This weekend, Max discovered blinking. We were working on his weekly book report and I think he needed a break because all of a sudden, he started to blink rapidly at me with both eyes and crack up. I did, too. He scrunched up his nose each time he closed his eyes, and I could see the movement took concerted effort.
I often wonder how it feels to be in Max's body. He has spastic four quad cerebral palsy, which basically means all of his limbs have some stiffness, along with the muscles in his jaw. The term scared the crap out of me when I first heard it when Max was a baby. Still, we learned it was not a prognosis. Max was able to bicycle his legs, an alternate movement that's the basis of walking. The therapists and doctors said Max had a good chance of being able to walk and he did, independently, on his third birthday.
Max's hands and arms are more affected by the CP. Grasping objects remains challenging, though it's improved over the years. He can't easily raise his arms up and rarely supinates them (which means turning them so your palms are facing up).
I've read that people with CP can have painful cramps and I worry that Max gets them, although over the years he has gotten better at telling us when something hurts. I wonder if he feels it when his muscles are stiffer or whether it's his norm and he thinks nothing of it. A number of times I've asked, "Max, do your arms hurt?" when they seemed particularly stiff and he's said, "No!"
When Max realizes his body has the power to do something, it's a thrill for us all. I can still remember how psyched Dave and I were a few years ago when he figured out how to blow his nose into a tissue. We don't take any muscle movement for granted. The inchstones still feel like biggies. Although Max's ability to slide the Monsters University DVD into the player has become less of a cause for celebration because he can watch that movie again and again (and again) as we learned this snowy weekend.
Dave and I have sweet memories of Max mastering movements: Feeding himself, giving kisses, walking up the stairs, dancing, isolating his pointer finger to tap on the iPad. This is the year he started giving hugs. He can't wrap his arms around me so he holds them straight and smushes his head and body into mine. I love, love, love those hugs.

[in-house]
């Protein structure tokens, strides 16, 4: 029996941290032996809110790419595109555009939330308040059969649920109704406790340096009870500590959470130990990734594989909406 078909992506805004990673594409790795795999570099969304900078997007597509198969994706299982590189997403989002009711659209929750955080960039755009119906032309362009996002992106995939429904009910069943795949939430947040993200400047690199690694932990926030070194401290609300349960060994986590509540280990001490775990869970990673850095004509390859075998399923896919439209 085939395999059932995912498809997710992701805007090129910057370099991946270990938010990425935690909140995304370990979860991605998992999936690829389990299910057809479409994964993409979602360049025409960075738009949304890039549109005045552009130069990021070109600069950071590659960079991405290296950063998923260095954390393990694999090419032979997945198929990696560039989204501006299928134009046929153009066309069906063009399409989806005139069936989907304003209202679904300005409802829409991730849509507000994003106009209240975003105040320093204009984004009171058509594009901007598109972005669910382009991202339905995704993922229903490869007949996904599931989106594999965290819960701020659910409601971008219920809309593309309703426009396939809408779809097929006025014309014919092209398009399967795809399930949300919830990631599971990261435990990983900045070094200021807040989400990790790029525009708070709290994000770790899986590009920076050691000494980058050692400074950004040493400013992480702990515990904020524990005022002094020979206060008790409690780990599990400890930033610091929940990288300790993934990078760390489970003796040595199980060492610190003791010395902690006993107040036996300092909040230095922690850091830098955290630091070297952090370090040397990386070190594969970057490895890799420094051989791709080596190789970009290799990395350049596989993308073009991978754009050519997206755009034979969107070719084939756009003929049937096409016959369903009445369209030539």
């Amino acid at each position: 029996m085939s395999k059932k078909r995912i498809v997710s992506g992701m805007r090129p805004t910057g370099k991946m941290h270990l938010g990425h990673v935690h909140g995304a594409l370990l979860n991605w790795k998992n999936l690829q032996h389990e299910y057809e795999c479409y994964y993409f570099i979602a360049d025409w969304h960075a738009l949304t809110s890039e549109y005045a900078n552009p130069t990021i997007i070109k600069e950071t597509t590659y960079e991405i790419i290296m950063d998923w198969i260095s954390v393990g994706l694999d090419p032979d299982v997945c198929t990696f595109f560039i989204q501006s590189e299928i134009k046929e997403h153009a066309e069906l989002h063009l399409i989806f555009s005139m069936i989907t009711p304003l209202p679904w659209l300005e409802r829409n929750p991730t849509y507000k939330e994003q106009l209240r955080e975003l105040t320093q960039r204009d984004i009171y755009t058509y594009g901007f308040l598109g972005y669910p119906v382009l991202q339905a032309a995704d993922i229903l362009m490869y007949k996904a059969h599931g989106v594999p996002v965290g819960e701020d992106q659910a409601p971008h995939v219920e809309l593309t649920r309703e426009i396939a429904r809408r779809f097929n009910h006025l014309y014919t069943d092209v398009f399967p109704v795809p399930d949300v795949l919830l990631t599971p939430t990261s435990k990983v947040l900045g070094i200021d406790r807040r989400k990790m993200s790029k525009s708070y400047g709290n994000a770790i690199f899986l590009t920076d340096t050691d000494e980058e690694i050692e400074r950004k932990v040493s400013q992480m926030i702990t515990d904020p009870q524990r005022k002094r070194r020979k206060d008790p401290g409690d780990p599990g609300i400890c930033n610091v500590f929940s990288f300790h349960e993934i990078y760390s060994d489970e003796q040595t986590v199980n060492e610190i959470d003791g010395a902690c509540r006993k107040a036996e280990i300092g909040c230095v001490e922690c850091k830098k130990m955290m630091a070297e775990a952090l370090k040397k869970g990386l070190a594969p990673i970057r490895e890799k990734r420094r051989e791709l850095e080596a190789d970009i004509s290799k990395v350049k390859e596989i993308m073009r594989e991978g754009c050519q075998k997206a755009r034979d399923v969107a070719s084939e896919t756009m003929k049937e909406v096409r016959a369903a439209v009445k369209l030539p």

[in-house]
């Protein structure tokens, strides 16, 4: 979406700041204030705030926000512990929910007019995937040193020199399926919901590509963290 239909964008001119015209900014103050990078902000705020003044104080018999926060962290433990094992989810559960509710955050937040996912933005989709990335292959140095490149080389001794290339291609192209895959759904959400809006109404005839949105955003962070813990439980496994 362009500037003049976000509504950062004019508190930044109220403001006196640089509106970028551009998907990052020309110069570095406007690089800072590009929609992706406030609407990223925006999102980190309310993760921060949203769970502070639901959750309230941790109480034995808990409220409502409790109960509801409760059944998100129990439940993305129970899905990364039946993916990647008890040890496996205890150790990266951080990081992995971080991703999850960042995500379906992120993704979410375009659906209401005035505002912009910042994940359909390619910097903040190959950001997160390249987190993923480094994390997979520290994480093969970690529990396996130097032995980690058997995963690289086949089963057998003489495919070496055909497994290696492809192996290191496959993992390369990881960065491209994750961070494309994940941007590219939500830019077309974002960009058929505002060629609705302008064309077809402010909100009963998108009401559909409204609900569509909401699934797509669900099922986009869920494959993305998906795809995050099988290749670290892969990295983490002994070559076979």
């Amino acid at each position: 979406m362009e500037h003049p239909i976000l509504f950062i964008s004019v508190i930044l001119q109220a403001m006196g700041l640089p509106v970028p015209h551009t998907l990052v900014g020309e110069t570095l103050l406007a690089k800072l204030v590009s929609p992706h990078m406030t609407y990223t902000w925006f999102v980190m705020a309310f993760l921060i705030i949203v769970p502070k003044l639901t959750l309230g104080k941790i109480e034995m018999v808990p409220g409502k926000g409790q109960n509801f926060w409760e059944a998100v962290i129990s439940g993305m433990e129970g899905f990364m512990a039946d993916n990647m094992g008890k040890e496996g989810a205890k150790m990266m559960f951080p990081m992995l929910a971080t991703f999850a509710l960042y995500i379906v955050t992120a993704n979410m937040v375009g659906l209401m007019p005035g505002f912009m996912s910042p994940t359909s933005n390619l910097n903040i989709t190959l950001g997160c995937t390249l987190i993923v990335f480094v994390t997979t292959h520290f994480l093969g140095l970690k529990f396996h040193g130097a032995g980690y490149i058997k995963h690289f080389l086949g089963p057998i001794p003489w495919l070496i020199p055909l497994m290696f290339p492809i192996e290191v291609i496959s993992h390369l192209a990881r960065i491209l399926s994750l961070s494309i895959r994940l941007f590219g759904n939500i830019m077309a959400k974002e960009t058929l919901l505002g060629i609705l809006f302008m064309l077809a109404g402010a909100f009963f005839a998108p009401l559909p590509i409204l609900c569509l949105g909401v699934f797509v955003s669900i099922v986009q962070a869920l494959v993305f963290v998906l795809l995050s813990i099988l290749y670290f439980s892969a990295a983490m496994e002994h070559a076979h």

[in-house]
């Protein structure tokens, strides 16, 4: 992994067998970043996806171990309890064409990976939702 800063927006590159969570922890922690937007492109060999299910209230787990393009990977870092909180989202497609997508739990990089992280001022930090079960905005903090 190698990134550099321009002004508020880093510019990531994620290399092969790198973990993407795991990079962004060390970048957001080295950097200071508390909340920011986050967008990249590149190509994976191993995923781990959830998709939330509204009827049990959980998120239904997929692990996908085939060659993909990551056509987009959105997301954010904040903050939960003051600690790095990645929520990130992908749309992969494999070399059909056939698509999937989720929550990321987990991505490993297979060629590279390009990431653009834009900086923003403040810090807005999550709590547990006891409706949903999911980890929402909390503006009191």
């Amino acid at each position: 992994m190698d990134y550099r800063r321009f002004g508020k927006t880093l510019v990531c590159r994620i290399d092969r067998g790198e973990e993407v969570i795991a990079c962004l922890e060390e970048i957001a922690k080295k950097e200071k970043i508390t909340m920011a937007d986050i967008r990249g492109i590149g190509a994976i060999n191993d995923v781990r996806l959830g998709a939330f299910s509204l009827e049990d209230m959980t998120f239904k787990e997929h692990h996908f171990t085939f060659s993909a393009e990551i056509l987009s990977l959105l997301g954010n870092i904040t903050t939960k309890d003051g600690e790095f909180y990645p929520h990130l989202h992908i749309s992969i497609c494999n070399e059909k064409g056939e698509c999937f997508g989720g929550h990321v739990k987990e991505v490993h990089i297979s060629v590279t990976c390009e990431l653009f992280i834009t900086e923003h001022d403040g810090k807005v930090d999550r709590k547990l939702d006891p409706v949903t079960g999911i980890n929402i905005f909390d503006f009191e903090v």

The blinking isn't going to get Max into college or anything, but the fact that he's feeling it—and aware of it—is amazing. Dave and I kept asking him to do it; we all got a kick out of it. Maybe one of these days Max will master the one-eyed blink and charm the lady therapists even more.
My brother drank juice for the first time today, at fourteen! I know the feeling.ReplyDelete
That's cool! Apple? Orange? What? Max has a thing for orange juice.Delete
Yay Max! I wrote about what it's like living with a body that has CP here http://nisha360.com/2013/10/day-1115-world-cerebral-palsy-day-and-life-with-cerebral-palsy/ you might find it interestingReplyDelete
Nisha, your abilities (and spirit) are so encouraging to me.Delete
Good job Max!!ReplyDelete
Max says: wink, winkDelete
Max does not need to wink to win over a lady therapist or any lady!!!He does that naturally! His inchstones are wonderful and inspiring to know! Go Max!!!!ReplyDelete
You're right—I think his hair does it for him!Delete
Yay Max! Congrats mom! :) I get it. I took a video the first time Charlie held a toy. Moments like those are precious. I'm afraid to hope for them in case they never happen. When they do, it's overwhelming for me... to say the least. Hurray!!!ReplyDelete
Oh yes, as Nisha stated in her linked post, frustration is a common occurrence when it comes to these CP bodies of ours. As I've gotten older, the aches have naturally gotten more noticeable. I've taken to using a heating pad when I go to sleep, as it helps loosen up my stiff muscles after a long day.ReplyDelete
Massages are awesome. I'm looking forward to going to a fancy spa over the break and getting pampered. Maybe this might be something Max could enjoy either now or when he is older? I don't know how sensitive he is to touch... But those have helped tremendously in the past.
When my body is being particularly finicky, I think of the that post you wrote of the little boy calling Max's muscles "rebel muscles". Makes me smile every time!
Isn't pronation when the palms are facing down, and supination when palms are facing up?ReplyDelete
Um, yeah, oops. I shouldn't write this stuff at 1 a.m. Fixing that.Delete
I can finally play an A scale fluently! Next up: The E scale.ReplyDelete
(Look at the circle of fifths)
I totally agree. The little accomplishments are a big deal. Glad you are a mother that recognizes this and encourages your little man.ReplyDelete
Go Max. I wonder what it is like for Amelia. She has spastic one limb cerebral palsy aka spastic monoplegia. I dont always pay attention to the tiny achievements, only the huge ones. However this post has encouraged me to focus on the small bits of progress more often. They are just as wonderful.ReplyDelete